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October 4, 2011


Albany’s collective bargaining confusion

E.J. McMahon

Now that the state Public Employees Federation (PEF) has rejected a proposed contract, Governor Andrew Cuomo is moving forward with 3,500 layoffs.  Or, then again, maybe not.

This article in the Albany Times Union suggests there is an 80 percent likelihood the governor and union will reach a new deal without layoffs.  The newspaper also reports that “Cuomo is demanding that any modifications [to the rejected PEF contract] have no costs.”

“No costs”?  How about those savings of “$75 million this fiscal year, $92 million next fiscal year, and almost $400 million over the contract term” that the governor was supposedly counting on?

Maybe the Times Union misunderstood what it was told, or someone in the Capitol wasn’t very clear.  Maybe the paper’s anonymous source(s) in the administration meant that any “tweaks” to the PEF contract should not reduce the net value of the concessions Cuomo had identified as his price for avoiding layoffs.  Or, then again, maybe not.  The signals at the moment are confusing, to say the least.

Meanwhile:

  • A local pol said the impact of a projected 1,149 PEF member layoffs in the Capital Region would be (wait for it) … yes, “devastating.” Which is no doubt an accurate description of the impact on affected households.  But to keep the economic impact in context: in the last three years, the Capital Region has lost 9,500 private-sector jobs, according to the federal Bureau of Labor Statistics.  And during the same period, also according to BLS, state government in Albany-Schenectady-Troy area has shed 6,200 jobs entirely through attrition and early retirement.
  • Although they have yet to agree to their own contract deal, Civil Service Employees Association (CSEA) members working for the state court system are learning that they will be subject to the same change in health insurance premiums called for in a new contract ratified by CSEA’s executive branch employees last month.  The existing contract between the United Court System (UCS) and CSEA’s court unit specifies that CSEA-represented court employees receive the same health insurance benefits as executive branch workers, according to a union memo passed along by a court employee.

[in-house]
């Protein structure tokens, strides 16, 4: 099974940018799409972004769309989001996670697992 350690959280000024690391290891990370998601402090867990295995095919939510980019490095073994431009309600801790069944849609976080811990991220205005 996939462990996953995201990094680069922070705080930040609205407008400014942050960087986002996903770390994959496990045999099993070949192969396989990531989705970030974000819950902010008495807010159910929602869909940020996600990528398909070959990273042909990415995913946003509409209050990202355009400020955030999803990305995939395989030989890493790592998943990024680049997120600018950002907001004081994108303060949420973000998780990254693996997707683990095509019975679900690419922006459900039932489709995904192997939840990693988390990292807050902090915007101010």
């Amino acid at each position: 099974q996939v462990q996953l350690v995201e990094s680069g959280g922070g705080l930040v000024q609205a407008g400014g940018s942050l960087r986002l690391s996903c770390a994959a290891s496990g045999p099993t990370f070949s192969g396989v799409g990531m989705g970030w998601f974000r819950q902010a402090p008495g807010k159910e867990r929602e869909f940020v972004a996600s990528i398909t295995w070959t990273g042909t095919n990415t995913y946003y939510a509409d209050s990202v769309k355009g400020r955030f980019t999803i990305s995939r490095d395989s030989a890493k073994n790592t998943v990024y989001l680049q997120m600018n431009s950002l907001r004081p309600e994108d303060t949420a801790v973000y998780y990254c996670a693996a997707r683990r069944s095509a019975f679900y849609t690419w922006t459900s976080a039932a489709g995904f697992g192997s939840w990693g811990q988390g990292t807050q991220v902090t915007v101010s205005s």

3 Comments »

  1. [...] http://www.nytorch.com/?p=4647 [...]

    Pingback by Albany’s collective bargaining confusion — October 4, 2011 @ 3:01 pm

  2. Let The Layoffs Begin !!!

    Comment by eatingdogfood — October 4, 2011 @ 7:38 pm

  3. Let The Layoffs Begin, Indeed—unless it is you or your brother or your neighbor getting the pink slip—then you might be of a different mind. No doubt layoff economics are complicated. For example, if one assumed that the average pay package of a PEF member was $65,000, then layoffs would conceivably save the State about $225 million per year, way more than the negotiated contract savings. Of course one would have to subtract from savings the costs of unemployment payment, perhaps medicaid costs, food stamps, etc. Also, Adam Smith would tell us that there is a lost productivity to the employer (and the employer’s customers) equal to the salary earned. The emotional cost to a person and his or her family can’t be computed in dollars I know the most cynical among us believe that state employees mostly do nothing but the fair-minded know that is not true. What is true is that the government employment rolls in New York have been shrinking for over a decade. With 3,500 more to go you might not notice, but then again, it might take longer for a trooper to get to the crime scene, maybe a bridge that was not inspected collapses, maybe your ground beef is infected or maybe you just wait 10 minutes longer in line at the DMV. Since at least 5% of any work force retires each year, and that would have meant that about 3,000 PEF employees would retire each year during the contract term, why not have a hard hiring freeze and avoid the layoffs? The savings from the layoffs reach the projected savings from the contract reductions, will the State hire the people back or are they gone forever.
    It’s easy to gleefully say “let the layoffs begin” when you are standing at a distance and you will get a paycheck next week. If you are of that mind, I hope one of those layoff families invites you over to dinner so you can see what its like on the inside. America once had a heart, not any longer I’m afraid.

    Comment by W Dennis Duggan — October 5, 2011 @ 5:37 pm

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